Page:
For proteinuria, treatment should be interrupted in patients with urine protein levels ≥ 2 g per 24 hours and can be restarted after improvement to < 2 g per 24 hours at a reduced dose (eg, from 8 mg/kg to 6 mg/kg). For recurrence after initial dose reduction, treatment can be resumed with a reduced dose (eg, from 6 mg/kg to 5 mg/kg) after improvement to < 2 g per 24 hours. Treatment should be permanently discontinued for proteinuria > 3 g per 24 hours or for nephrotic syndrome.
REACH-2 excluded patients with clinically meaningful ascites, a history of or current hepatic encephalopathy, uncontrolled hypertension, major surgery within 28 days, bilirubin level > 1.5 times the upper limit of normal, severe variceal bleeding in the 3 months prior to treatment or with varices at high risk of bleeding, and patients receiving therapeutic anticoagulation or chronic antiplatelet therapy other than once-daily aspirin.
In REACH-2, the most common adverse events of any grade reported in ≥ 15% of patients and at a ≥ 2% higher incidence vs placebo were fatigue (36% vs 20%), peripheral edema (25% vs 14%), hypertension (25% vs 13%), abdominal pain (25% vs 16%), decreased appetite (23% vs 20%), proteinuria (20% vs 4%), nausea (19% vs 12%), and ascites (18% vs 7%). The most common grade ≥ 3 adverse events included hypertension (13% vs 5%), fatigue (5% vs 3%), and ascites (4% vs 1%). The most common grade ≥ 3 laboratory abnormalities were hyponatremia (16% vs 5%), thrombocytopenia (8% vs 1%), and neutropenia (8% vs 3%).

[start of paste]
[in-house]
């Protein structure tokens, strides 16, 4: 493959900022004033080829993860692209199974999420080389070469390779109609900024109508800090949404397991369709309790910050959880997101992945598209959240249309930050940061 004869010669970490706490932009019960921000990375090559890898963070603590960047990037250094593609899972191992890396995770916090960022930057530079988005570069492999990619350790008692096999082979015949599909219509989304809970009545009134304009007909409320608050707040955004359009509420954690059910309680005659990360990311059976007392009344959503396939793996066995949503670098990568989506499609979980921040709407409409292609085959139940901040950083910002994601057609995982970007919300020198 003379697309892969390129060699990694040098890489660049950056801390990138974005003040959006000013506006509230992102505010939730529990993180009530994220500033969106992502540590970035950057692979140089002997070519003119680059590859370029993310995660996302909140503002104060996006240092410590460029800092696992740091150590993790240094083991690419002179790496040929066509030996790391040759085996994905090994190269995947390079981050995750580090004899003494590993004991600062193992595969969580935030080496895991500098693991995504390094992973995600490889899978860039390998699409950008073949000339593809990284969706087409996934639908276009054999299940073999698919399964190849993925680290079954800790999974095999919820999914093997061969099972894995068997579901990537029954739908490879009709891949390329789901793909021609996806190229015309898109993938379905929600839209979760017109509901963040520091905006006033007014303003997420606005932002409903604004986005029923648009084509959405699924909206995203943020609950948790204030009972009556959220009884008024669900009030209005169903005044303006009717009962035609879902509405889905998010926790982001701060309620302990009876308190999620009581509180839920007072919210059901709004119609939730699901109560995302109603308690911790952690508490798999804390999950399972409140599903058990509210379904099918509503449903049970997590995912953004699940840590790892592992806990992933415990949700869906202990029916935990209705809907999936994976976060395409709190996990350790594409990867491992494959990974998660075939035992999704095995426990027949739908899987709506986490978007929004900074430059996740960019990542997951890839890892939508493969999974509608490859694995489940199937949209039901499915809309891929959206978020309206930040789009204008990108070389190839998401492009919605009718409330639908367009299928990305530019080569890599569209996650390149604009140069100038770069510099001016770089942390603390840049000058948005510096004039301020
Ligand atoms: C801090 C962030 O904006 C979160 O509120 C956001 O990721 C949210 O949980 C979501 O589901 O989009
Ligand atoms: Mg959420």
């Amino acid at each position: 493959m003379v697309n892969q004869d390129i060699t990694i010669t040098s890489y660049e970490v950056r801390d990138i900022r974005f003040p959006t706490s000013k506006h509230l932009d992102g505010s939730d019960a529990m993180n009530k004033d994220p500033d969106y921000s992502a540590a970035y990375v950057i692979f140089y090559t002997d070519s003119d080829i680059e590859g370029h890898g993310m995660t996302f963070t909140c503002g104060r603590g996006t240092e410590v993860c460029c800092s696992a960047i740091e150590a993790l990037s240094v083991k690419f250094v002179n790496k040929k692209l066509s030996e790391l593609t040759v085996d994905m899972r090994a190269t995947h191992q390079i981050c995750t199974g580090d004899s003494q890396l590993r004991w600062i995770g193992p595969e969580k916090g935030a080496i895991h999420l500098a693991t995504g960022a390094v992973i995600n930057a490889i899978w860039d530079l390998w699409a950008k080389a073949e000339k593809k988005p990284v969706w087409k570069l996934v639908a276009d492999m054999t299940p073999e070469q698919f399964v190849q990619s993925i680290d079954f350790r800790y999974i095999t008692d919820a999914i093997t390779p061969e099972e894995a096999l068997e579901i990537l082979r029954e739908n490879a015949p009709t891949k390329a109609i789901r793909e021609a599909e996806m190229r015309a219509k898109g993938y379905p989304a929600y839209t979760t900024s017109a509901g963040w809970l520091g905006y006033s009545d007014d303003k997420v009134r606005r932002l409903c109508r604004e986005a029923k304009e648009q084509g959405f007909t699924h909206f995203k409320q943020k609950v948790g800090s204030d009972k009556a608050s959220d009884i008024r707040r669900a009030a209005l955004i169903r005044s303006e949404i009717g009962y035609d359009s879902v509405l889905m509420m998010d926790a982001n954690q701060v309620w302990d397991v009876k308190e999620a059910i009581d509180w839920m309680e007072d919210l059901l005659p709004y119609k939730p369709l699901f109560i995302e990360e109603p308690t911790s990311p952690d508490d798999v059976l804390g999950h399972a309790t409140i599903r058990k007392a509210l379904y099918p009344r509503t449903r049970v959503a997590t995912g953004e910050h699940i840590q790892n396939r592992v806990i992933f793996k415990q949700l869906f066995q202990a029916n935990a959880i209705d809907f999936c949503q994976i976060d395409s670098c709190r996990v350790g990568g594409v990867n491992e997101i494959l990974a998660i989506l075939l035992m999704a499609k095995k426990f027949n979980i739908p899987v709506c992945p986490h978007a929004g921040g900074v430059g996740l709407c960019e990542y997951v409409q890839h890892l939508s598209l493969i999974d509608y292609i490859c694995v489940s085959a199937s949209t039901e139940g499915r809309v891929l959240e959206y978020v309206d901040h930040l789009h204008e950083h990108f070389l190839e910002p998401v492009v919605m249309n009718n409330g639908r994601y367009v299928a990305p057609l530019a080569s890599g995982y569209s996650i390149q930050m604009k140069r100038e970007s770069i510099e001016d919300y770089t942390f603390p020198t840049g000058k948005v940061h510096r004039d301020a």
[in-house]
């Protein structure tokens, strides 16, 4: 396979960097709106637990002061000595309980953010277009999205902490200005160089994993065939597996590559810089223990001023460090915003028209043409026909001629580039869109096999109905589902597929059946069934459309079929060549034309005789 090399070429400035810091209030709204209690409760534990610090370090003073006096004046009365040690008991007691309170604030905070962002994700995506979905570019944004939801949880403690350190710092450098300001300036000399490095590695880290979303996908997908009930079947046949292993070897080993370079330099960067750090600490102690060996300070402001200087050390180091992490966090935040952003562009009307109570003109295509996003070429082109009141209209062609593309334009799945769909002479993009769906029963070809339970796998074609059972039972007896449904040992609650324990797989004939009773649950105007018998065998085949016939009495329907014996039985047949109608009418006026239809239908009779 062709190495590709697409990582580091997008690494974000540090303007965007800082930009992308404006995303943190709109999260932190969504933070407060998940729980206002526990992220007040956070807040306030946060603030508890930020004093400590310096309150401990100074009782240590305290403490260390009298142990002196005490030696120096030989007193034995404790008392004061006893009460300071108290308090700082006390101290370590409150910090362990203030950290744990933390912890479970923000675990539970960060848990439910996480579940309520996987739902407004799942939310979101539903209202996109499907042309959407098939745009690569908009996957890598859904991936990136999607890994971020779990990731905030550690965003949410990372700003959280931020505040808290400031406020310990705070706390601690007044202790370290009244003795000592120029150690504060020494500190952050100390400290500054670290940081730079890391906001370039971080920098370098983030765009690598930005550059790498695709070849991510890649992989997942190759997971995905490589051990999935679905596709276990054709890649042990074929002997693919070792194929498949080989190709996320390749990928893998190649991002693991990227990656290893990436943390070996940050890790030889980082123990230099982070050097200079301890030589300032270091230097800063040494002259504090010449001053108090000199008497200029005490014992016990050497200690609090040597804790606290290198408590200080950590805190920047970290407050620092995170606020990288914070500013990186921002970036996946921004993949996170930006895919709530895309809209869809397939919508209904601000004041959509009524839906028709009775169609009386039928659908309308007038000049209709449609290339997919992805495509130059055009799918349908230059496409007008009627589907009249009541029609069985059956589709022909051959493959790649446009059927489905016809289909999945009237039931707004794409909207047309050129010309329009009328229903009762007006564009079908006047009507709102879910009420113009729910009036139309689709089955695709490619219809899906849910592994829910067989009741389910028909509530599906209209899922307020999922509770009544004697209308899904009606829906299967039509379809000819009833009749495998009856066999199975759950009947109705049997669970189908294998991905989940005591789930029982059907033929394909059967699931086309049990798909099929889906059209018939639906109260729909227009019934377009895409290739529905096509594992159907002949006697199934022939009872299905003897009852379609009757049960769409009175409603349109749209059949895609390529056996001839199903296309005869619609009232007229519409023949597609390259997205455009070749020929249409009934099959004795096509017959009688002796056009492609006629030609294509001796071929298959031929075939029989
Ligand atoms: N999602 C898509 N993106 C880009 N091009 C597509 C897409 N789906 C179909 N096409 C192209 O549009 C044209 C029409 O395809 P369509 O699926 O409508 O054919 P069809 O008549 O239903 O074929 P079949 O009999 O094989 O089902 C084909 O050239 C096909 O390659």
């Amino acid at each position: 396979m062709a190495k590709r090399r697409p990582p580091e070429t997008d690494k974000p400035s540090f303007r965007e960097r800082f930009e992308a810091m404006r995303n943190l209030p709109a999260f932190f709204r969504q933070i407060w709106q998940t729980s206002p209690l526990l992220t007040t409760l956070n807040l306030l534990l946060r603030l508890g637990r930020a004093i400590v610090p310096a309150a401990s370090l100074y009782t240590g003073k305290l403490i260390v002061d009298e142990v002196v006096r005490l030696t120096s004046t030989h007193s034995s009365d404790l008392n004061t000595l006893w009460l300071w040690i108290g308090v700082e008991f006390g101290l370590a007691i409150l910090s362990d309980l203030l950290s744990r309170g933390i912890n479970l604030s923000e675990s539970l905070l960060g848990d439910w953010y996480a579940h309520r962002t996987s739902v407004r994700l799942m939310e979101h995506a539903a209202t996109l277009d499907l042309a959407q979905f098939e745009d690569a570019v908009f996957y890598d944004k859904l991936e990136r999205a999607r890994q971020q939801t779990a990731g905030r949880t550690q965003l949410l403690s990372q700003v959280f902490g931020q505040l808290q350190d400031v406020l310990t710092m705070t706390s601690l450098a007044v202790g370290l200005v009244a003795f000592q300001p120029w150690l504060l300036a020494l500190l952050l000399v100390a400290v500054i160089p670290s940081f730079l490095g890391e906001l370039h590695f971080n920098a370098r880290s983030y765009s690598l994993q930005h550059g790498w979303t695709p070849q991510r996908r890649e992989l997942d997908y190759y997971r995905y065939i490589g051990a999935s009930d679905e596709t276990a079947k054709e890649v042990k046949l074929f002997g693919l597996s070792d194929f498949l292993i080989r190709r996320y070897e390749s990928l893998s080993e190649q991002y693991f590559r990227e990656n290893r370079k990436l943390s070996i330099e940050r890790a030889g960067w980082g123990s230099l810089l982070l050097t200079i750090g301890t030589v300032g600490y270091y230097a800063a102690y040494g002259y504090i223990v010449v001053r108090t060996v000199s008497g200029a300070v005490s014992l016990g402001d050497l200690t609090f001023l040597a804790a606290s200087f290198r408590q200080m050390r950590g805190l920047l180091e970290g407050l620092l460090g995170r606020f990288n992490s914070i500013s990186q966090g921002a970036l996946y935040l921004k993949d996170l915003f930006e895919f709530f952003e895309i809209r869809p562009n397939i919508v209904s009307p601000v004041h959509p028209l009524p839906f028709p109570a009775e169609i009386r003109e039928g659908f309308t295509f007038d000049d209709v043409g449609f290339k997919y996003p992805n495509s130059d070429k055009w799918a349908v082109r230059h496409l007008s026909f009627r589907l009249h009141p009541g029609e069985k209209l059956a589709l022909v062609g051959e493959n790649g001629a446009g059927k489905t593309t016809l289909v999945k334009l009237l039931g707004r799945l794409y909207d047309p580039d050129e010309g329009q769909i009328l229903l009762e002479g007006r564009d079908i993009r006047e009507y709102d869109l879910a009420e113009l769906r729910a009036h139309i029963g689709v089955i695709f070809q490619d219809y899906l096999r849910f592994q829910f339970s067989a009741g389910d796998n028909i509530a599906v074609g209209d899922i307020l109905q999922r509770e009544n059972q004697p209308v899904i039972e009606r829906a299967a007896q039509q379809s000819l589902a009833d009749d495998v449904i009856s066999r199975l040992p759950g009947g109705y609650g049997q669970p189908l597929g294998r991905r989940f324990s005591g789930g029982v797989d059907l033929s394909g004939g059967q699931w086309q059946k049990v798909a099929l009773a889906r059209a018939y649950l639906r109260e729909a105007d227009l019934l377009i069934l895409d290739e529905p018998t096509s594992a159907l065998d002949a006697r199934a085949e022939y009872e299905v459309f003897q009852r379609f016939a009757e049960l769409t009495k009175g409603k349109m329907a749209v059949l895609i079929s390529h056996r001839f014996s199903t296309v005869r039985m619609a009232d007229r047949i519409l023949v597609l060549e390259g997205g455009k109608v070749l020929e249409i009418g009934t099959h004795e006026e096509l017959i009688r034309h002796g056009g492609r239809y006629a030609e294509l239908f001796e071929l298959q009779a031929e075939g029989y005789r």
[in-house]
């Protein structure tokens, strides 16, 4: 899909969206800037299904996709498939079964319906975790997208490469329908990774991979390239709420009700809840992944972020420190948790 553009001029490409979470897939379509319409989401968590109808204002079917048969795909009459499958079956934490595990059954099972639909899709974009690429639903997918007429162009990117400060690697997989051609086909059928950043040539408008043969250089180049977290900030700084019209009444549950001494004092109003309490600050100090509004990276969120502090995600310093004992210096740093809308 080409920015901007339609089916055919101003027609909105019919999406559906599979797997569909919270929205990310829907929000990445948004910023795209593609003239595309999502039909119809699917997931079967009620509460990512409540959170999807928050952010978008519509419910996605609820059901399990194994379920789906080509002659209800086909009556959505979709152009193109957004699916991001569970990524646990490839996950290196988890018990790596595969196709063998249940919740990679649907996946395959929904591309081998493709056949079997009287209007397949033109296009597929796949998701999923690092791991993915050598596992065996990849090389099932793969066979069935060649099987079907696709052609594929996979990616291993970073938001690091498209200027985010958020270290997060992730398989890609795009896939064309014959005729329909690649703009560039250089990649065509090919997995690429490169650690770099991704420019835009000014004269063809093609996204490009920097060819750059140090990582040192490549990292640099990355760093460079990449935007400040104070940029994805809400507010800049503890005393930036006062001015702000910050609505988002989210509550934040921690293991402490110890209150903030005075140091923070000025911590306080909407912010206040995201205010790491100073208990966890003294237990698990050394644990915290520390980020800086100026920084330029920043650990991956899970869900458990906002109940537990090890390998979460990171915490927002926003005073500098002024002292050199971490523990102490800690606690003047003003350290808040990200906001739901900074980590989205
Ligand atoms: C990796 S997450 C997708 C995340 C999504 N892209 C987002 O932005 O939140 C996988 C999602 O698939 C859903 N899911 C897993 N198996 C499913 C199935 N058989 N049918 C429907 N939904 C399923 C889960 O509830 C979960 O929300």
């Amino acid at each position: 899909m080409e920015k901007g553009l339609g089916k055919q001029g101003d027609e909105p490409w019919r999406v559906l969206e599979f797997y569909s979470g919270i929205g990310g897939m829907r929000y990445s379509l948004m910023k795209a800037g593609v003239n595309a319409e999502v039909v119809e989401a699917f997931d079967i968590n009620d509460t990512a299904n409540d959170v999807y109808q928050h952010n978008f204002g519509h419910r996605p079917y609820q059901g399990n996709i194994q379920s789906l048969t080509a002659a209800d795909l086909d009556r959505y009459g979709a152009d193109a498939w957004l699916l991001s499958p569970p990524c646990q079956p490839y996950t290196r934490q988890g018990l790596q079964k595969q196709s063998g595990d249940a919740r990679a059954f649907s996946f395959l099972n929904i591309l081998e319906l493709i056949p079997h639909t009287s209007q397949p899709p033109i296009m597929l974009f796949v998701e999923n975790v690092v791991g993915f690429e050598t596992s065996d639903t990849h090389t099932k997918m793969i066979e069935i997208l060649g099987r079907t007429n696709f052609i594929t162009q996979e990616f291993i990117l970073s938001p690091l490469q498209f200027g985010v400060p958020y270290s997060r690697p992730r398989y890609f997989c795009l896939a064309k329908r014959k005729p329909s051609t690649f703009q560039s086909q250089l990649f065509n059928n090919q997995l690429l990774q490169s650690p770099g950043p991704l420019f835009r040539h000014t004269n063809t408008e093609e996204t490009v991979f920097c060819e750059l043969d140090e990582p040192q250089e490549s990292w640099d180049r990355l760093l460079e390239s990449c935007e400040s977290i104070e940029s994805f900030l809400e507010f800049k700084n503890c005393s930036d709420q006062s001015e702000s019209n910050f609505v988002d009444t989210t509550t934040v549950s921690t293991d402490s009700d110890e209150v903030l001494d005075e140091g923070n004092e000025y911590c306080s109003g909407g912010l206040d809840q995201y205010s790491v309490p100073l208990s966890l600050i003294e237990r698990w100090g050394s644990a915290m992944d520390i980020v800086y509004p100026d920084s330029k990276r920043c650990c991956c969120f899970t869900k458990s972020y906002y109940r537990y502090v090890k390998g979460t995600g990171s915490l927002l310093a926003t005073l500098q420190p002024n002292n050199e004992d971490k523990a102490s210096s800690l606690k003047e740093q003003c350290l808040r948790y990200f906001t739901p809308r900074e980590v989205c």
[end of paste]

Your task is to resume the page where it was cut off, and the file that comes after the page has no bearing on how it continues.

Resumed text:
The most common serious adverse events with ramucirumab were ascites (3%) and pneumonia (3%). Treatment discontinuations due to adverse events occurred in 18% of ramucirumab patients, with the most common cause being proteinuria (2%).
Boxed warnings for hemorrhage and gastrointestinal hemorrhage, gastrointestinal perforation, and impaired wound healing were removed from product labeling in May 2019. Nevertheless, ramucirumab has warnings/precautions for hemorrhage, including severe and fatal events; gastrointestinal perforations, which can be fatal; impaired wound healing; arterial thromboembolic events, including serious and fatal events; hypertension; infusion-related reactions; worsening of preexisting hepatic impairment (new onset or worsening encephalopathy, ascites or hepatorenal syndrome can occur in patients with Child-Pugh B or C cirrhosis); reversible posterior leukoencephalopathy syndrome; proteinuria including nephrotic syndrome; thyroid dysfunction; and embryofetal harm. Patients should be monitored for hypertension, proteinuria, and thyroid function during treatment and for infusion-related reactions. Patients should be advised not to breastfeed during ramucirumab therapy. ■
1. U.S. Food and Drug Administration: FDA approves ramucirumab for hepatocellular carcinoma. Available at www.fda.gov/drugs/resources-information-approved-drugs/fda-approves-ramucirumab-hepatocellular-carcinoma. Accessed September 6, 2019.
2. Cyramza (ramucirumab) injection prescribing information, Eli Lilly and Company, May 2019. Available at www.accessdata.fda.gov/drugsatfda_docs/label/2019/125477s029lbl.pdf. Accessed September 6, 2019.
3. Zhu AX, Kang YK, Yen CJ, et al: Ramucirumab after sorafenib in patients with advanced hepatocellular carcinoma and increased α-fetoprotein concentrations (REACH-2): A randomised, double-blind, placebo-controlled, phase 3 trial. Lancet Oncol 20:282-296, 2019.